- Fafner – Andrea Silvestrelli: Terrifying. Silvestrelli has been here every year, but he was Hunding last year, and Fafner again in Das Rheingold. Imagine mixing the characters of Bane from Christopher Nolan’s Batman with Stephen King’s Pennywise. That’s what Silvestrelli looked like, sort of, at least the imposing nature he presented. Even from my seat I wanted to cower at him and his stature and voice, both of which are enormous.
- Erda -Juliana Jia-jen Chang: I gasped when Shih I-chiao emerged in Das Rheingold as Erda, and the costume was thankfully the same, an almost silly but still very regal-looking headdress. Chang played her part well, stoic solemn, but weighty.
- Brünnhilde – Susan Bullock: Wish we’d had this Brünnhilde last year. With only three female characters, the other two really with cameos, Brünnhilde shines in this installment, and Susan Bullock made it look like a cakewalk. Granted, it’s probably not as demanding as Die Walküre, but she was magnificent. Hope she’s our Brünnhilde for Götterdämmerung. We shall see.
- Waldvogel – Lin Meng-chun: poor girl looked like she was going skydiving. I’d have loved for her to have a more dramatic, less crash-test looking get-up, but she sang beautifully.
Well I guess that’s basically all of them, except for all the stage performers and dancers and acrobats and designers and on and on and on that make a production of this scale and complexity what it is. (We thankfully didn’t have any screens fritz out like we did last year, the ones that make up the background that moves (not just on screen, but the screens themselves). It’s an involved production, but when done right, as it was done with us, it not just suspends but shatters disbelief.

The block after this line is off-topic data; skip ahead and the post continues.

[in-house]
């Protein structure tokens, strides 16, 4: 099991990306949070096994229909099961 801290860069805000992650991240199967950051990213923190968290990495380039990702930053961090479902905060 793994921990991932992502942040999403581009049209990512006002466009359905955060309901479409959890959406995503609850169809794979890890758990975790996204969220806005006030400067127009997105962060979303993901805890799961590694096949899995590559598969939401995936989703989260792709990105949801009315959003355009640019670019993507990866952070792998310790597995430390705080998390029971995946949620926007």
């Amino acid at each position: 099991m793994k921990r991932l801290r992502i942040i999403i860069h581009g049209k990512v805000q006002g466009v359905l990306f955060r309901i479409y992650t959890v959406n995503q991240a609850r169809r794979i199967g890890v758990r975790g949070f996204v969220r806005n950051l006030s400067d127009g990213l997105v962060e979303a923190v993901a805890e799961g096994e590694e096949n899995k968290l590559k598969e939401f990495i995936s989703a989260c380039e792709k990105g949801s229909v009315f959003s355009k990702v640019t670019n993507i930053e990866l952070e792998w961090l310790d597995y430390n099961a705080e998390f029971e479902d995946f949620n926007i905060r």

Wagner’s masterful handling of the really potentially very unwieldy story, as large as it is (I cannot imagine but would love to experience these four works back-to-back in four nights), means that even if you walked in entirely ignorant of the previous works, you’d at least have enough backstory to put the pieces together and not be entirely lost. Again, that’s a commentary about the work itself, but it’s also kind of… an invitation/reminder that opera, even something as epic as this cycle, is not inaccessible.
And for a word on the orchestra. Maybe it’s the opera house, the special occasion of making the special trip down to a venue I only rarely visit, the excitement of the annual Wagner installment (what’ll we have in 2020?!), but the orchestra just sounded wonderful. I would love to know these operas well enough to be able to comment on matters of interpretation, even as simple as tempo, but alas I cannot. Our NSO sounded wonderful, and that impressive horn business of Siegfried’s theme was gosh darn near flawless. I do always feel like Maestro Lü is really at home with opera.
I fear that after Götterdämmerung, this annual autumnal opera will cease to be a thing (what other opera cycle will they begin? Licht?), but I do so hope I get to visit that opera house regularly, even if ‘regularly’ only means ‘once a year.’ See you soon, NSO, and thank you again. Look forward to next year.